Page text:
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Written by Jody Perry
Symbol : Blue Paint
When Tom's wife Rachel was pregnant he bought her a different color oil paint for each month of her pregnancy. When she realized that she was not going to survive after giving birth, she told Tom he would have to but the blue paint for himself to represent the birth. To Tom, the pot of blue paint symbolizes the death of his wife and child as neither was there to share in the paint buying ritual with him.
Symbol : Zach's Belongings
After Zach is killed, his friends struggle to come to terms with his death, especially Willie, who cannot even look at anything Zach used to own. Eventually he realizes that having Zach's belongings symbolizes Zach himself; each of Zach's friends wear a couple of his garments which makes them feel very reassured and also feels as though he is still with them.
Symbol : The Belt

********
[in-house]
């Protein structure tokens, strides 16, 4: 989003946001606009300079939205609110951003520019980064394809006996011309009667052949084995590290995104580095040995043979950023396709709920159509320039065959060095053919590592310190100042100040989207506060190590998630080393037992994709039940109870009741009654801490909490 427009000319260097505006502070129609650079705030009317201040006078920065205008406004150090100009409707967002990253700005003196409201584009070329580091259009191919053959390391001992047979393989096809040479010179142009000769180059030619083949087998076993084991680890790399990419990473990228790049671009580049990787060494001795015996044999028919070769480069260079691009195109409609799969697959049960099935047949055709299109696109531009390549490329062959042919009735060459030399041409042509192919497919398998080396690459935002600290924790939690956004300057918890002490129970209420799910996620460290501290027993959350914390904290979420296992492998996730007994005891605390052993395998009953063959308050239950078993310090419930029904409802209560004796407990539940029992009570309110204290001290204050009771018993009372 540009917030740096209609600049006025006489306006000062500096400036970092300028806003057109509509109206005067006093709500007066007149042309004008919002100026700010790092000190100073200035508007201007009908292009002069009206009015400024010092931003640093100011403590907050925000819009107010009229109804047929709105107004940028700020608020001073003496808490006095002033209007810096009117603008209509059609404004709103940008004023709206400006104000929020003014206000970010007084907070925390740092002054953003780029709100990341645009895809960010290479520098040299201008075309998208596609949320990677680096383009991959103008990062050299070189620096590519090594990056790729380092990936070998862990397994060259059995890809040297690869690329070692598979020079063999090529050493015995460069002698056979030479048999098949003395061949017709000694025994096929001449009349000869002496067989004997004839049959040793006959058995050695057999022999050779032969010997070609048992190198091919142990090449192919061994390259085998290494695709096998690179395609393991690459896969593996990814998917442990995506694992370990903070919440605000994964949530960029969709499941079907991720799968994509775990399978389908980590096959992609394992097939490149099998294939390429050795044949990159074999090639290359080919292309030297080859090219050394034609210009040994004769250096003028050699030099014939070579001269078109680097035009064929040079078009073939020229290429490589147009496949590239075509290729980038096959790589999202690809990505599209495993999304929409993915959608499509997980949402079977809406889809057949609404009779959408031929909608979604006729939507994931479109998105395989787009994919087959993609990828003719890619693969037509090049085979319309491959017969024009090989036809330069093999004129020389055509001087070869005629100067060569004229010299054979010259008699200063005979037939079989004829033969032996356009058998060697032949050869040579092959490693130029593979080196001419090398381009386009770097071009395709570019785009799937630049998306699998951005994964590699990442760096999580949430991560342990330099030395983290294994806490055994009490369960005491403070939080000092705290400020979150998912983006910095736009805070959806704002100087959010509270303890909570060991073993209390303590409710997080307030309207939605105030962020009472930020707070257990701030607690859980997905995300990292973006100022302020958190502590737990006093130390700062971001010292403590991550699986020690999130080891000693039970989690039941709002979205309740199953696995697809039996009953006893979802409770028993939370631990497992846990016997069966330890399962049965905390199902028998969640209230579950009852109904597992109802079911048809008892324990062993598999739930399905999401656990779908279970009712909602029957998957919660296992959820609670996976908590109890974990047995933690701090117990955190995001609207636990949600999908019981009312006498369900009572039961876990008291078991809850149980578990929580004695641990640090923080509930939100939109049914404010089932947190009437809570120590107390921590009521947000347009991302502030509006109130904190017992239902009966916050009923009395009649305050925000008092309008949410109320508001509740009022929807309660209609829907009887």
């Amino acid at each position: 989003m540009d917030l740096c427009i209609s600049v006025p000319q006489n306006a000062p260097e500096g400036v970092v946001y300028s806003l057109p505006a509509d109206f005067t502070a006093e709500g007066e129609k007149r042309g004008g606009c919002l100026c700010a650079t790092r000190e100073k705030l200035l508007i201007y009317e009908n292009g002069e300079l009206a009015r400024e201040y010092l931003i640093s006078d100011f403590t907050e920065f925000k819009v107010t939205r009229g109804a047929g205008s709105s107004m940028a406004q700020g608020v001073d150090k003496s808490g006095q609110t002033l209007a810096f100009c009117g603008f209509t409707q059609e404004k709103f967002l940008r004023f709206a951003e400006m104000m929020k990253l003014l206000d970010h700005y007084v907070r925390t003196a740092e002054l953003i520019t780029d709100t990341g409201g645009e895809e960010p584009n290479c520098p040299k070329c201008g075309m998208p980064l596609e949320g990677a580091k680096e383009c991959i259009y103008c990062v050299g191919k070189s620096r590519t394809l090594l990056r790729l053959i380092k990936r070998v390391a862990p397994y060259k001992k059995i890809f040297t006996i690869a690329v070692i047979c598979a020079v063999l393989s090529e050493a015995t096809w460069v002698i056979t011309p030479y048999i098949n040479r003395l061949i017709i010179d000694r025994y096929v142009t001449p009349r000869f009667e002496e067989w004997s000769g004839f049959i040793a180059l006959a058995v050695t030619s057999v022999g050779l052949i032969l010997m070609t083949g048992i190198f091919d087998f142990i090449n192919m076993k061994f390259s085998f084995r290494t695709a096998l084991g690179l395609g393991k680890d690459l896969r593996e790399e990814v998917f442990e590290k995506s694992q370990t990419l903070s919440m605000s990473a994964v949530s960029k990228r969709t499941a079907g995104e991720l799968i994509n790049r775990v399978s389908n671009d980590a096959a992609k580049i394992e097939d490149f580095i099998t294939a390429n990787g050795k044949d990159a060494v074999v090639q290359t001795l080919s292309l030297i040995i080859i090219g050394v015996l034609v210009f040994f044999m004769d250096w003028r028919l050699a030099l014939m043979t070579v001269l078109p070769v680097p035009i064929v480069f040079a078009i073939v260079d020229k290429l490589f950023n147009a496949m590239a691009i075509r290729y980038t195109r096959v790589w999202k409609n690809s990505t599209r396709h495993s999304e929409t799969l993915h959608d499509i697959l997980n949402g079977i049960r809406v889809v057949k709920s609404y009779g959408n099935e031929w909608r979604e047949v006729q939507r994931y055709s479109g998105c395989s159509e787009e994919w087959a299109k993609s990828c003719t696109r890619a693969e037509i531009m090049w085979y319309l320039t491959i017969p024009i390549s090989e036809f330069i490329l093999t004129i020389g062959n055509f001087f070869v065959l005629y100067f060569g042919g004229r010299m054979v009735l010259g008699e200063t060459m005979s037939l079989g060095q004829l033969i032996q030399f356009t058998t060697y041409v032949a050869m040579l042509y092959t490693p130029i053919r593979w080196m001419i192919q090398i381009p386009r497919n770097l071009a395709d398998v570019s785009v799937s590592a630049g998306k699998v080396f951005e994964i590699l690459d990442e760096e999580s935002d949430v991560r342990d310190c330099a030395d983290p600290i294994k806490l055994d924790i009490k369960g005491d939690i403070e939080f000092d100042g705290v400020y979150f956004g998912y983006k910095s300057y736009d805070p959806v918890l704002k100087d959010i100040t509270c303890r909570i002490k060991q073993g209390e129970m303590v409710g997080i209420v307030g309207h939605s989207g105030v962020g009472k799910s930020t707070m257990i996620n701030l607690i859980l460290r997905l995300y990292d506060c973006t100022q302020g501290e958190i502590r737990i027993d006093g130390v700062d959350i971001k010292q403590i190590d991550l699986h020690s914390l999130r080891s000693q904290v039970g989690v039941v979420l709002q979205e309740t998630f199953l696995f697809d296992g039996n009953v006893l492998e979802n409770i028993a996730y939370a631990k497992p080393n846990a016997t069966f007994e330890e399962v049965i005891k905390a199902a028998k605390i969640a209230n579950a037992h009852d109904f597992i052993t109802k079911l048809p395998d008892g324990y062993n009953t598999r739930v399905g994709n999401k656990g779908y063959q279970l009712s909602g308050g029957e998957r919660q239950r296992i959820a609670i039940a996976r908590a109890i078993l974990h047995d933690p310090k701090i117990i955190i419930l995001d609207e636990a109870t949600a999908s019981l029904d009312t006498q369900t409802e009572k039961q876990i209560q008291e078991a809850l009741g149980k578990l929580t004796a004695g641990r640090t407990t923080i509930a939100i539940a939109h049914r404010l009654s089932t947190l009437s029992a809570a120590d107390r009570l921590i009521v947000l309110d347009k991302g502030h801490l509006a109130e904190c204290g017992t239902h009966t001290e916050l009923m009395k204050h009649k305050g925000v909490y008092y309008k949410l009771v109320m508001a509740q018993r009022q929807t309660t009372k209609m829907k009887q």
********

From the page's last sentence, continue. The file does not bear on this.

Willie's mother beats him with a heavy leather belt and even sends it to Tom with Willie's meager possessions. The belt is never used again but symbolizes the brutal physical punishment Willie has left behind and also the difference in the way that his mother and Tom choose to provide discipline. The belt is also a symbol that shows Tom how badly treated Willie was and makes him suspicious when Willie is back in London but nobody has heard from him.
Motif : The Dark
Throughout the book, the dark is a constant motif. The Warden is always fastidious about the whole village having their window blacks up to make the village completely dark. Many of the children's main adventures occur in the dark, such as the visit to Spooky Cott, and as usual the dark is not nearly as frightening in reality as in their imagination, for example when the scary presence inside the seemingly haunted house turns out to be a soldier who returned from the war horribly injured. The dark is also a constant motif when it comes to Willie's return to his mother; she keeps him locked in the dark in a tiny crawl space and it is also during a period of darkness that Tom arrives to save him.
Symbol : Zach's Judaism
Willie's mother believes that everyone who does not go to church is inherently evil so when Willie discovers that Zach is Jewish he imagines red horns growing from his friend's head symbolizing this.
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Zach represents all of the things William wishes to be. He truly admires his zest for life and appreciates his friendship. William cherishes Zach's ability to live life large and is devastated when he dies.